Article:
Contact Us Follow Us :      | Find Us |

Subscribe to Our Blog

Client Satisfaction Survey Results


Follow Us

Posted by Charlie Ciccone on Thu, Apr 17, 2014 @ 04:29 PM

NFPNot-for-profit sector compensation has been consistently reviewed by the Internal Revenue Service (IRS) along with state and other federal governing bodies for many years. Recently, Massachusetts Attorney General Martha Coakley with the Non-Profit Organizations/Public Charities Division (“the Division”) undertook a review of not-for-profit compensation in the Commonwealth. [1] The review found annual compensation (including all components of reported compensation) for the CEOs of the selected 25 organizations ranged from $487,000 to $8.8 million. For this reason, as well as the rapid increase in executive compensation in the not-for-profit sector, there frequently have been concerns among the general public with how not-for-profit CEO compensation impacts organizations’ charitable missions.

The story is much the same elsewhere, according to a 2012 study by the Chronicle of Philanthropy [2]. That report found that more than 20 not-for-profit organizations paid top executives more than $1 million annually in 2010 and 2011. The figures produced a strong reaction from the public. In an article about the Chronicle of Philanthropy study, the president of the not-for-profit watchdog group Charity Navigator Ken Berger said, “By far the most comments we get have to do with CEO salaries and a general outrage and shock at some of the salaries that they see.”[2]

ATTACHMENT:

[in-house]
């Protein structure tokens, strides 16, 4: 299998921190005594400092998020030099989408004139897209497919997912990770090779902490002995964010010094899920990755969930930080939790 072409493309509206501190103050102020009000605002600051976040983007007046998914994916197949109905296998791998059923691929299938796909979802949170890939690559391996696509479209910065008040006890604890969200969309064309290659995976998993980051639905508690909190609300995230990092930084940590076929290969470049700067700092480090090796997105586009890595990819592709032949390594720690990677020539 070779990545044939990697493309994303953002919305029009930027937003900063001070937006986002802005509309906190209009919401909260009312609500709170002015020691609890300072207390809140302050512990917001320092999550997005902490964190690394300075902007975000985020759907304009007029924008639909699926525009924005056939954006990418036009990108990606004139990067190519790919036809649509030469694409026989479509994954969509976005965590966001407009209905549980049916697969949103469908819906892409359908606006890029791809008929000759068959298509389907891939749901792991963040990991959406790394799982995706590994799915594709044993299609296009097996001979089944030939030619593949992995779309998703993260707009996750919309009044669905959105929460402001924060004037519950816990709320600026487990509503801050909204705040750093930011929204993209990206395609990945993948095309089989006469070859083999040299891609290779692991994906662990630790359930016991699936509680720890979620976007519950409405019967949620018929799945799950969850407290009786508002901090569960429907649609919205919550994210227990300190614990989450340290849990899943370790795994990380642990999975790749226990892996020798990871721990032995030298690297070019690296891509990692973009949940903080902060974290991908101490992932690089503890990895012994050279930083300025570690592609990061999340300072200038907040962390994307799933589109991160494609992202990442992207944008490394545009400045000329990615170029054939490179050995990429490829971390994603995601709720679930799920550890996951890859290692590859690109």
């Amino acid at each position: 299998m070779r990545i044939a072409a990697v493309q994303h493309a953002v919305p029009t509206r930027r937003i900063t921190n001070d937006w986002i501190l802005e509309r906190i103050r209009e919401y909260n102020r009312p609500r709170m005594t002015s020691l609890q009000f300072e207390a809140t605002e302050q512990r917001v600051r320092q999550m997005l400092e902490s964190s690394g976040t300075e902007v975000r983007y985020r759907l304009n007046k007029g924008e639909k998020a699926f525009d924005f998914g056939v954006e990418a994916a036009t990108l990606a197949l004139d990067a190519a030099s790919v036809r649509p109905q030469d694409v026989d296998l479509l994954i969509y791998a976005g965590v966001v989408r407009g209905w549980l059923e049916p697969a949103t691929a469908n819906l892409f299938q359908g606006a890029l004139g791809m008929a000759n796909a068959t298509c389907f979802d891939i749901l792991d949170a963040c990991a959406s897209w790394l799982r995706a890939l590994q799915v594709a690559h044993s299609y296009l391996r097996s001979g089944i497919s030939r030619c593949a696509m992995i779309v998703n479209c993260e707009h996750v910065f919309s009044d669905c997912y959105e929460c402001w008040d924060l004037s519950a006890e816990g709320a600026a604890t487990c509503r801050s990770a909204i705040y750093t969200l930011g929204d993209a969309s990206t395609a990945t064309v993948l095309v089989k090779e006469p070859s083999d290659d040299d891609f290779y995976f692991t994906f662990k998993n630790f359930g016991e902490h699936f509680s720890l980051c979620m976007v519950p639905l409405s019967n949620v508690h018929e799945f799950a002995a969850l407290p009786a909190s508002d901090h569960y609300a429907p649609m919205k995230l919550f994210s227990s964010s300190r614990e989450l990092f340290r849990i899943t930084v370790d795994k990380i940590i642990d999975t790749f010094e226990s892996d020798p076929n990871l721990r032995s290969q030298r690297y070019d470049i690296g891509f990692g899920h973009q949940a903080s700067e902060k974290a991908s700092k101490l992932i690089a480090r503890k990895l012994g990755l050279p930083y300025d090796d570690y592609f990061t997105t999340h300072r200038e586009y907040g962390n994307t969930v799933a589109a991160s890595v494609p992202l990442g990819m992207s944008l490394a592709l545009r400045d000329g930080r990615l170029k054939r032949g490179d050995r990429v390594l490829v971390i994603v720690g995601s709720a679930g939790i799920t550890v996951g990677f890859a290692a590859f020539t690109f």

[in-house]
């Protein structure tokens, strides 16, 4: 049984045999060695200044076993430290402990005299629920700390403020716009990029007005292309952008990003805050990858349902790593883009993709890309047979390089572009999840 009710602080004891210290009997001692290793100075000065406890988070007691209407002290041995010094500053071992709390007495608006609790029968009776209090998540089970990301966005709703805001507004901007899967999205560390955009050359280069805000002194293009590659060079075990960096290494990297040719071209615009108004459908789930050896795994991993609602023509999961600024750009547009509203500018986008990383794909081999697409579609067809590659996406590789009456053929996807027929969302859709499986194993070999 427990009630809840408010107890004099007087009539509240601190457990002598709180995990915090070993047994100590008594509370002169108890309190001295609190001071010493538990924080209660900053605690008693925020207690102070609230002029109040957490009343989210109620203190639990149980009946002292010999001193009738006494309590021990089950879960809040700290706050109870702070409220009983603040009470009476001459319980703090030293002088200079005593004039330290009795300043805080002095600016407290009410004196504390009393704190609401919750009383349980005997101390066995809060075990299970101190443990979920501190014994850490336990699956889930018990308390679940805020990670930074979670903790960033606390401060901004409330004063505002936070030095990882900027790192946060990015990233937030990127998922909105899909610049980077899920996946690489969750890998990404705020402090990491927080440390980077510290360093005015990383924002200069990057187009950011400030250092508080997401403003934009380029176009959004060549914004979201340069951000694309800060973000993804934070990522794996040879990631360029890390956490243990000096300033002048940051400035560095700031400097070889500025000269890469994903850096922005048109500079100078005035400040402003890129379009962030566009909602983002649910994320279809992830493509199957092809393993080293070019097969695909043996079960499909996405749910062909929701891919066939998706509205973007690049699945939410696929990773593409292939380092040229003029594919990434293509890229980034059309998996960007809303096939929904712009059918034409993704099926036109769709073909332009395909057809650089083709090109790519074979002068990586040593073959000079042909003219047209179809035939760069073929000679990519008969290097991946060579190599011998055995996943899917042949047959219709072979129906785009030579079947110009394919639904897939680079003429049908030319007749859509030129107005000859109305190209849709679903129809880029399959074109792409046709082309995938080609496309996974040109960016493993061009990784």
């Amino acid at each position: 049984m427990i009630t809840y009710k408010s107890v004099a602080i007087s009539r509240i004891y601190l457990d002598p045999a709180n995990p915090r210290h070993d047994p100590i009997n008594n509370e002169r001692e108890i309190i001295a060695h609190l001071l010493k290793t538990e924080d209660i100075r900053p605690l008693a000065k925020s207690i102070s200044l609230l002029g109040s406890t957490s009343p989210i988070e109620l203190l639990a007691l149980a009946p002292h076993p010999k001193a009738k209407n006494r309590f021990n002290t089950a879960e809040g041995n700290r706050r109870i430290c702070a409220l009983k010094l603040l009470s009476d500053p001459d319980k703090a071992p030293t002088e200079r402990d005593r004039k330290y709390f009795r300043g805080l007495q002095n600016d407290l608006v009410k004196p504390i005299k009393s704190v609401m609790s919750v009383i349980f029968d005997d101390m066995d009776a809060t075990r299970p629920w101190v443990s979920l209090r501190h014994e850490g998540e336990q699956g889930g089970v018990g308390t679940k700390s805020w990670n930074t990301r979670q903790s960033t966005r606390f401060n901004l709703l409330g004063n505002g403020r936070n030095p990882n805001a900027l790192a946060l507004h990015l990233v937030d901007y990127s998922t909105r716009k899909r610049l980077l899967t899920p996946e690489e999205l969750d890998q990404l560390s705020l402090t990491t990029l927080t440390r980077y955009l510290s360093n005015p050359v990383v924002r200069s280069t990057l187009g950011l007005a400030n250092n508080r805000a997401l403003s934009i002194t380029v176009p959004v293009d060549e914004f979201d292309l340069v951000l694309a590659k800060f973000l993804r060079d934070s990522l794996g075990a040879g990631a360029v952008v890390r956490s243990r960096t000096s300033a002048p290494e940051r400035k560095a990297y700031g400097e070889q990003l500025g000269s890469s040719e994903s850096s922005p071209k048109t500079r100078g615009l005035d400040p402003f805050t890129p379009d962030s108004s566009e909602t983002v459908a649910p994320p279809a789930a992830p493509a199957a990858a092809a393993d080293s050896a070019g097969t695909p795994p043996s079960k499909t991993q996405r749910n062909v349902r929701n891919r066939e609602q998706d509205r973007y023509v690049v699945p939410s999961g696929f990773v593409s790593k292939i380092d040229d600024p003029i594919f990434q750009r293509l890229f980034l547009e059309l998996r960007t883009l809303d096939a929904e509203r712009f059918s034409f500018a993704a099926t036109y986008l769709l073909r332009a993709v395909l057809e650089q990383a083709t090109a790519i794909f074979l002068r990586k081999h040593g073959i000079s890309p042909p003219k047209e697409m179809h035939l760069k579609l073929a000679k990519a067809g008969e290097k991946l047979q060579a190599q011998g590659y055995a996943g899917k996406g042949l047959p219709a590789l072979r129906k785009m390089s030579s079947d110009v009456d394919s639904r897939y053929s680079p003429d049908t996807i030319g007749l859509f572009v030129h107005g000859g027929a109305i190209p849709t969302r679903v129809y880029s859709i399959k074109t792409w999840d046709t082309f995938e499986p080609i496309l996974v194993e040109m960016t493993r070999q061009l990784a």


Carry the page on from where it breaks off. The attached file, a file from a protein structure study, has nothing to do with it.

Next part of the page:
However, as stated by Martha Coakley, large public charities demand higher levels of executive abilities to lead these complex organizations. A well qualified executive, for example, has the capability to increase the amount of money raised and keep the organization running efficiently in the ever-changing marketplace.

The Division's study teaches us what organizations can do to limit the scrutiny. With this increased scrutiny comes increased due diligence in implementing policies and procedures to protect your organization from actual and perceived notions of overcompensation. Salary studies prepared in conjunction and adherence with IRS standards under the Rebuttable Presumption are critical.

What is the Purpose of the Compensation Study?